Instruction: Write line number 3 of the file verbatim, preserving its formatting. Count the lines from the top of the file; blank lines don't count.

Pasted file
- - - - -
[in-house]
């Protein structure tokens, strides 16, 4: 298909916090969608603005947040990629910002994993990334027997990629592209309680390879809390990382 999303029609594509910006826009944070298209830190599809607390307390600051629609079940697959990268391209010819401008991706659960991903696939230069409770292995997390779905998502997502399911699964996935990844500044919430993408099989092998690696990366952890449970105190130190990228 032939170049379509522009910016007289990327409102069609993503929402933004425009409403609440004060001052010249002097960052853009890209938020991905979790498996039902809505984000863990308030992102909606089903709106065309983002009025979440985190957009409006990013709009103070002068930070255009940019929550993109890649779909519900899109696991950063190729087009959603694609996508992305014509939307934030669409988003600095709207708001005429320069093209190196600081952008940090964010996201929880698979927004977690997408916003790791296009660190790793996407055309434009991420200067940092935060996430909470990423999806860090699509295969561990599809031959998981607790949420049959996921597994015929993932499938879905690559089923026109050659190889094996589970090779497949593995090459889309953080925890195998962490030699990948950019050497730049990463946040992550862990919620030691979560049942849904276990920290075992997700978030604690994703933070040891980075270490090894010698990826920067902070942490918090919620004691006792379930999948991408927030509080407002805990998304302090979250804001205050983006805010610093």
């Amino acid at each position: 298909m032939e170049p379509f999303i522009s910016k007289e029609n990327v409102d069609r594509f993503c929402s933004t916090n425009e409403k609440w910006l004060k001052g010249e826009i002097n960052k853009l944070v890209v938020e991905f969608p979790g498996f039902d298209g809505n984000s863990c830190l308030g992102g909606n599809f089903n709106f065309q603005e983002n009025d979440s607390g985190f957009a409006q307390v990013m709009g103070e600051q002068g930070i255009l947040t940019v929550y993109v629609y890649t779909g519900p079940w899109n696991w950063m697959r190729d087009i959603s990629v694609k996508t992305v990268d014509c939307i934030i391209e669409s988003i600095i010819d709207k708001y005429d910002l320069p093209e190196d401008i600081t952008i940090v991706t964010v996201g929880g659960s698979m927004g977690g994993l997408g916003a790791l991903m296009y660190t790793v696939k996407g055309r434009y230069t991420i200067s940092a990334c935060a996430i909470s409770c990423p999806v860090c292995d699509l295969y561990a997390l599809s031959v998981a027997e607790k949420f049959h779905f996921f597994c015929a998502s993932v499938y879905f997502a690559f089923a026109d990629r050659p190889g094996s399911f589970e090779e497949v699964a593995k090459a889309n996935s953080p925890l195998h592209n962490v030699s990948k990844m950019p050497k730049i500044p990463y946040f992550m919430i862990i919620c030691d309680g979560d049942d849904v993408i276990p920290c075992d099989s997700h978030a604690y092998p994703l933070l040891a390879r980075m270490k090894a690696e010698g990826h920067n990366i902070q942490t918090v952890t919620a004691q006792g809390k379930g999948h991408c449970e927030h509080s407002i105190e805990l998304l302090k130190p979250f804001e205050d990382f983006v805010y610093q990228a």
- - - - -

């Amino acid at each position: 298909m032939e170049p379509f999303i522009s910016k007289e029609n990327v409102d069609r594509f993503c929402s933004t916090n425009e409403k609440w910006l004060k001052g010249e826009i002097n960052k853009l944070v890209v938020e991905f969608p979790g498996f039902d298209g809505n984000s863990c830190l308030g992102g909606n599809f089903n709106f065309q603005e983002n009025d979440s607390g985190f957009a409006q307390v990013m709009g103070e600051q002068g930070i255009l947040t940019v929550y993109v629609y890649t779909g519900p079940w899109n696991w950063m697959r190729d087009i959603s990629v694609k996508t992305v990268d014509c939307i934030i391209e669409s988003i600095i010819d709207k708001y005429d910002l320069p093209e190196d401008i600081t952008i940090v991706t964010v996201g929880g659960s698979m927004g977690g994993l997408g916003a790791l991903m296009y660190t790793v696939k996407g055309r434009y230069t991420i200067s940092a990334c935060a996430i909470s409770c990423p999806v860090c292995d699509l295969y561990a997390l599809s031959v998981a027997e607790k949420f049959h779905f996921f597994c015929a998502s993932v499938y879905f997502a690559f089923a026109d990629r050659p190889g094996s399911f589970e090779e497949v699964a593995k090459a889309n996935s953080p925890l195998h592209n962490v030699s990948k990844m950019p050497k730049i500044p990463y946040f992550m919430i862990i919620c030691d309680g979560d049942d849904v993408i276990p920290c075992d099989s997700h978030a604690y092998p994703l933070l040891a390879r980075m270490k090894a690696e010698g990826h920067n990366i902070q942490t918090v952890t919620a004691q006792g809390k379930g999948h991408c449970e927030h509080s407002i105190e805990l998304l302090k130190p979250f804001e205050d990382f983006v805010y610093q990228a």